- I have been ordained for over fifty years, but it wasn’t until halfway through my ordained life that I was in a diocese where the bishop shared my theological orthodoxy. Yet despite differences with my earlier bishops, I came to respect and appreciate the pastoral care almost all of them offered. Things are more polarized today, but there is no reason why a biblical and/or traditional Anglican should not bear witness to the received gospel in a progressive/liberal diocese. Yet it is far less stressful to be part of a diocese that is basically heading in the same direction as you. Thus, the nature of the diocese comes into any equation.
- What I have not said is what is implied from the beginning. A good chunk of the search is undertaken on your knees and in the company of spouses and children who might share your life.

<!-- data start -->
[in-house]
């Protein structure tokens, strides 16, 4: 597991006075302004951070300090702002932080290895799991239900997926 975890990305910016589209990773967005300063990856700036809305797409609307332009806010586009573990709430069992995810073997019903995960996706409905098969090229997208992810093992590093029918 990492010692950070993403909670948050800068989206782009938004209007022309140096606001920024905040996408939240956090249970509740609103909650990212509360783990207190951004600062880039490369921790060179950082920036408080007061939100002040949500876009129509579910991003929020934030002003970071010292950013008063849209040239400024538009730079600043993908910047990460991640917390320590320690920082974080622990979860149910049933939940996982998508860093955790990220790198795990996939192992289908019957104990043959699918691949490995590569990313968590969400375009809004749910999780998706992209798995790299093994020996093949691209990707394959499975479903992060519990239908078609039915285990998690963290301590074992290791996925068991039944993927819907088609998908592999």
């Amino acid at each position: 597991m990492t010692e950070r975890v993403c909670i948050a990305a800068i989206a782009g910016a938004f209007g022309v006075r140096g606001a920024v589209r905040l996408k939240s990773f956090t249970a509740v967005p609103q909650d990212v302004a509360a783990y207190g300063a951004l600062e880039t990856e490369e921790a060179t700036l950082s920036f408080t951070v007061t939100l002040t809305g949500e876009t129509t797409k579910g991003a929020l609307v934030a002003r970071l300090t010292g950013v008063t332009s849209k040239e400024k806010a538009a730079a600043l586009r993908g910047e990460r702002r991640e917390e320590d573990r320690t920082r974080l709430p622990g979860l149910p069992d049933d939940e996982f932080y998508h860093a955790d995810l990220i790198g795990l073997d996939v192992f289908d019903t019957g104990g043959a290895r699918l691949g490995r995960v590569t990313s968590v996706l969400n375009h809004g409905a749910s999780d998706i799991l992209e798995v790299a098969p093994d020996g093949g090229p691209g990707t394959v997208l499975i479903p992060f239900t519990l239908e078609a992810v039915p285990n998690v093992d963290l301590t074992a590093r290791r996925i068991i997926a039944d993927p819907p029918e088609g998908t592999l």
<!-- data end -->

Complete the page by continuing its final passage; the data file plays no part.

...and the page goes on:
There are probably a dozen other concerns, but these come to a mind whose ordained ministry began a little before Woodstock. I am grateful for all who have walked with me through these years, and while I am more on the sidelines now, I have this conviction that the Lord still has more for those of us who serve him in the Episcopal Church.
The Rev. Richard Kew is priest associate at St. George’s Church, Nashville.